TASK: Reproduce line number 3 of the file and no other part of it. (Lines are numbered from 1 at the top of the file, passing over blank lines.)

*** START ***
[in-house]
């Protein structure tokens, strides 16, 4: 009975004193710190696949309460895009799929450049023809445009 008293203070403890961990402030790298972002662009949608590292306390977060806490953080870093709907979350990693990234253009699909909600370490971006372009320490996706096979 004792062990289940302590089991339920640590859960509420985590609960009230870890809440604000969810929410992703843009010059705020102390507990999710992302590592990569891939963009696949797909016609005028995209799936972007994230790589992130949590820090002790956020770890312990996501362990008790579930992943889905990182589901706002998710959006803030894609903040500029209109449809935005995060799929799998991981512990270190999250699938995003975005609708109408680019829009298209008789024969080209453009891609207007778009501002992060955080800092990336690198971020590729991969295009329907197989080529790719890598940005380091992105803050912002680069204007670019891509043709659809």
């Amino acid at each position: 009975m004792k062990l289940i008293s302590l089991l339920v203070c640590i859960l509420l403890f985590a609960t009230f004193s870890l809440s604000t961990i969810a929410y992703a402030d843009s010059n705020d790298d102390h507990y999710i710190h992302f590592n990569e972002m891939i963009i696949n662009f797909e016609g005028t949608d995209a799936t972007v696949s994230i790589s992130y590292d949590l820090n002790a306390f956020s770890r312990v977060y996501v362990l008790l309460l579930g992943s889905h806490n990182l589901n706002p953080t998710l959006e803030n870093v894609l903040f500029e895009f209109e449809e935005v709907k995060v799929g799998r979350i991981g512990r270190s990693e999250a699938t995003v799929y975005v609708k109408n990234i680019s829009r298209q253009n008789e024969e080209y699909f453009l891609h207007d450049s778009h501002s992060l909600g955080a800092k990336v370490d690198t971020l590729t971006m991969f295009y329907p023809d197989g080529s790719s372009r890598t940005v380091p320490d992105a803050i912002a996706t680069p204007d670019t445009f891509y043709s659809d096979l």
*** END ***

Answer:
């Amino acid at each position: 009975m004792k062990l289940i008293s302590l089991l339920v203070c640590i859960l509420l403890f985590a609960t009230f004193s870890l809440s604000t961990i969810a929410y992703a402030d843009s010059n705020d790298d102390h507990y999710i710190h992302f590592n990569e972002m891939i963009i696949n662009f797909e016609g005028t949608d995209a799936t972007v696949s994230i790589s992130y590292d949590l820090n002790a306390f956020s770890r312990v977060y996501v362990l008790l309460l579930g992943s889905h806490n990182l589901n706002p953080t998710l959006e803030n870093v894609l903040f500029e895009f209109e449809e935005v709907k995060v799929g799998r979350i991981g512990r270190s990693e999250a699938t995003v799929y975005v609708k109408n990234i680019s829009r298209q253009n008789e024969e080209y699909f453009l891609h207007d450049s778009h501002s992060l909600g955080a800092k990336v370490d690198t971020l590729t971006m991969f295009y329907p023809d197989g080529s790719s372009r890598t940005v380091p320490d992105a803050i912002a996706t680069p204007d670019t445009f891509y043709s659809d096979l």